California LEAs Waiting for Guidance on Medi-Cal Provider Screening and Enrollment

The Provider Enrollment Division (PED) of the California Department of Health Care Services (DHCS) held stakeholder meetings on March 28 and 29 to discuss changes to screening and enrollment requirements for Medi-Cal providers. The department’s Safety Net Financing Division (SNFD) was in attendance, as was Paradigm, to highlight the unique needs of the state’s school health providers that are reimbursed through the Local Educational Agency (LEA) Billing Option program.

During the next year, California’s health policy makers will be implementing their interpretation of new federal requirements for Medicaid provider screening and enrollment. The requirements come from the Affordable Care Act (ACA), and of primary concern to schools are potential changes in the use of National Provider Identification (NPI) numbers.

Currently schools bill Medi-Cal for services through an organizational NPI number that is assigned to their LEA. The state has not yet announced whether next year each eligible school practitioner will also be required to individually register for an NPI.

The final Centers for Medicare and Medicaid Services (CMS) rule, as posted in the Federal Register, states, “State Medicaid agencies may delegate to State or local governmental agencies, such as public school districts, the responsibility to . . . assign unique provider identification numbers for claims identification” (CMS 6028-FC, page 5905). This stipulation appears to support the use of a unique practitioner identifier other than an NPI for claiming by schools.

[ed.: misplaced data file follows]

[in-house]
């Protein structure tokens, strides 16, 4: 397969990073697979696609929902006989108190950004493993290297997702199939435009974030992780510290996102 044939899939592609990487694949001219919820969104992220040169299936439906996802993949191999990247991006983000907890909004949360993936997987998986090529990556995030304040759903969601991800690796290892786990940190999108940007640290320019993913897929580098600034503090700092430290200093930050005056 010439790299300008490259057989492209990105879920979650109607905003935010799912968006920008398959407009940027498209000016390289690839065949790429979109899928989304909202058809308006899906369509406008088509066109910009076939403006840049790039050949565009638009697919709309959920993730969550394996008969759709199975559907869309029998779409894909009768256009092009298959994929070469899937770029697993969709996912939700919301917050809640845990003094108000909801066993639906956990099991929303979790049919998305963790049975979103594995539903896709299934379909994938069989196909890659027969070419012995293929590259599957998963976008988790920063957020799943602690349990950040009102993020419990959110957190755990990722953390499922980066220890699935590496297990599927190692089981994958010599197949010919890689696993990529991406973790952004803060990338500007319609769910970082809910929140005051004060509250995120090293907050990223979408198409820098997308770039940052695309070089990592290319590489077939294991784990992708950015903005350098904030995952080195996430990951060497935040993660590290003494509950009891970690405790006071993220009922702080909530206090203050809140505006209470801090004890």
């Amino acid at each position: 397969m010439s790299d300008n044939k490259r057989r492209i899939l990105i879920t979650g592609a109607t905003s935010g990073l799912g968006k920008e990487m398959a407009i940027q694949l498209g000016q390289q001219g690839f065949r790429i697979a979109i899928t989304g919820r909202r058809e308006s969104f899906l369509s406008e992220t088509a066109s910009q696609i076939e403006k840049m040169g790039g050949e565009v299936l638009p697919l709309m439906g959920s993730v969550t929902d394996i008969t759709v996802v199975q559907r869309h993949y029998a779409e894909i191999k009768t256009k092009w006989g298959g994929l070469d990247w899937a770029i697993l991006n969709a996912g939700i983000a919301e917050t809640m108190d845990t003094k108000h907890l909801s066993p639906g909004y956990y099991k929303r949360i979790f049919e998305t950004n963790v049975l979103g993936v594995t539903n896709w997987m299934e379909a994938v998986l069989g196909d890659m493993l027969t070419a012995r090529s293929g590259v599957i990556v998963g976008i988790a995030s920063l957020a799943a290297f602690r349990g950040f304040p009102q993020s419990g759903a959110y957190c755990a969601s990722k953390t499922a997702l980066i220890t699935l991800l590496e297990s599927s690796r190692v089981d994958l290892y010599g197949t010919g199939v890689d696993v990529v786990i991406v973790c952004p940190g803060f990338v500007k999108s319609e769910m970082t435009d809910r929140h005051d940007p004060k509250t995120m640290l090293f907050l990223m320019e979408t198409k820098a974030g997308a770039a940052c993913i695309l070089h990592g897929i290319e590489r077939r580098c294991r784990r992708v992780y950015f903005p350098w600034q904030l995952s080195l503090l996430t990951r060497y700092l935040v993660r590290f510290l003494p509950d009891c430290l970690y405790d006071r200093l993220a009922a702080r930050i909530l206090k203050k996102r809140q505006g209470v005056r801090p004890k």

Last week’s stakeholder meetings included a discussion of the unique position of school health practitioners within the broader spectrum of Medi-Cal providers. The following obstacles and possible solutions regarding the use of individual NPIs at schools were discussed at the stakeholder meetings.

Obstacle Solution(s) Discussed
For providers who do not bill for services who not bill for services but only order and refer, there will be a separate enrollment process for obtaining and NPI. The PED will strive to make this process as streamlined as possible, but the current method used a manual process.
Some school-based providers (such as health aides) are not eligible for NPIs. The PED reported that staff would look into the use of other identifiers for those individuals or possibly expand the list of providers eligible to apply for the ordering and referring NPI to include health aides, teachers, and other nonlicensed individuals
Some billable services in the LEA Billing Option program do not require an official order or referral from a licensed practitioner (e.g., nursing services and assessments). These services, which may be requested by a parent, teacher, or nurse, may nevertheless be described as being referredordered within the LEA program. A DHCS legal representative suggested that in the case of LEAs, this may be a terminology issue — what is traditionally considered ‘referring’ or ‘referrals’ in the LEA Billing Option program (which may be more akin to a ‘request of services’ and therefore not subject to the new regulations).


Additional topics covered at the stakeholder meetings included provider application fees and screening providers for different levels of fraud and abuse risk. The following issues were discussed or clarified during the meetings.